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Daring British WWI fighter pilot James "Biggles" Bigglesworth and 1980s low-level business executive Jim Ferguson discover that they can time travel to each other's eras. They try to stop the Germans from changing the outcome of WWI.
Based on a story from the BBC TV serial "Doctor Who". Scientist Dr. Who accidentally activates his new invention, the Tardis, a time machine disguised as a police telephone box. Dr. Who, his two grand-daughters, and Barbara's boyfriend Ian are transported through time and space to the planet Skaro, where a peaceful race of Thals are under threat of nuclear attack from the planet's other inhabitants: the robotic mutant Daleks. Written by
Alexander Lum <firstname.lastname@example.org>
A number of changes were made to the main characters in the process of transferring "Doctor Who" to the big screen. Most importantly, The Doctor is shown to be a human scientist named Dr. Who. In the TV series, the lead character is an alien time-traveler, specifically a Time Lord from the planet Gallifrey, whose name is never revealed, and who is referred to simply as "The Doctor". See more »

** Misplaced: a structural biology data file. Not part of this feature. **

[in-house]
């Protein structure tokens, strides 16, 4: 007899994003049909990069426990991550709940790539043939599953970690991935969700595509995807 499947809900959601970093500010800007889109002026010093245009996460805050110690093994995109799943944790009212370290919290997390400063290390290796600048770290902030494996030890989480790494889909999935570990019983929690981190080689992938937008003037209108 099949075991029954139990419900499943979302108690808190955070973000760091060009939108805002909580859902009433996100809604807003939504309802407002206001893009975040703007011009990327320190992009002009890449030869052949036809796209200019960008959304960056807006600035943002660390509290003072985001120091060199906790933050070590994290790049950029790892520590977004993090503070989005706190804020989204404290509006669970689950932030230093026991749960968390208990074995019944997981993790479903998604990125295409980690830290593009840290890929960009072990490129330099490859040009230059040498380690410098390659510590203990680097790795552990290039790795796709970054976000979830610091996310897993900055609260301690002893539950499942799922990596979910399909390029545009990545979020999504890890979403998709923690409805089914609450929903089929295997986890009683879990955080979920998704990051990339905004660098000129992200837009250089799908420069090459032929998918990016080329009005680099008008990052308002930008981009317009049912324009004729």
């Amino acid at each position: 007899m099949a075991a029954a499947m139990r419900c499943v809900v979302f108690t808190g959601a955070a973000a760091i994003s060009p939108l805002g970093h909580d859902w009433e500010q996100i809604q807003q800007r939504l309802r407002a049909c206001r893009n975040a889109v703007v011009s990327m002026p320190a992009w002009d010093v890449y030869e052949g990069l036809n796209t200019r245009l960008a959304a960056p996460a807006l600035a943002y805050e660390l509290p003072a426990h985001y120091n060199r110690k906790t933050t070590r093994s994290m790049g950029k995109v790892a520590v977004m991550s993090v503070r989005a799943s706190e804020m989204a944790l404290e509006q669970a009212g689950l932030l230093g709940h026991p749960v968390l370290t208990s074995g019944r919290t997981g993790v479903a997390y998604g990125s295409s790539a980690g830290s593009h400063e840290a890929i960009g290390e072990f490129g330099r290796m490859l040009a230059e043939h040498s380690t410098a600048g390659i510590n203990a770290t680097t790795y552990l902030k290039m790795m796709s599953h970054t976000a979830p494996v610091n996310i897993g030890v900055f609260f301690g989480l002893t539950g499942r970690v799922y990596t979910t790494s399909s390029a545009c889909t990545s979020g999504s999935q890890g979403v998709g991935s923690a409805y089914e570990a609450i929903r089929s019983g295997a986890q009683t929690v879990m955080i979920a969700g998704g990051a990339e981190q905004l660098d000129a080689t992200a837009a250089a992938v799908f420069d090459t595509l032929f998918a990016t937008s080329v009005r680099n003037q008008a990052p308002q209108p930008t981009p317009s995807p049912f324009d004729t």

When Susan is escorted to the entrance of the city by two Daleks, the top half of one is very clearly seen to tip backwards for an instant. See more »
I have fond memories of seeing this at the cinema (a treat on a friend's birthday) when it first came out. I was a big Dr Who fan anyway as a 12 year old, and this big screen colour adaptation of the 2nd Dr Who serial and first Dalek story was just what the Doctor ordered.
It never occurred to me, as a 12 year old in 1965, that the Doctor was a mere human and not a Time Lord from Gallifrey, and that was because, at the time, he was a mere human and not a Time Lord from Gallifrey on TV, too. That particular wrinkle wasn't introduced until long after the first couple of Dalek TV series and the two movies.
That said, while the film brings back fond memories, and is particularly good to see in widescreen, it is very much a product of its time, and specifically targetted at its market - youngsters who were mad keen on Daleks. That market is not there any more. The movie shows its age, and doesn't stand up that well to today's demands. For all that, there's still a genuine sense of jeopardy involved, the principals play well, the production values are (for the time and the UK cinema industry) very high, and it remains good, colourful innocent fun.
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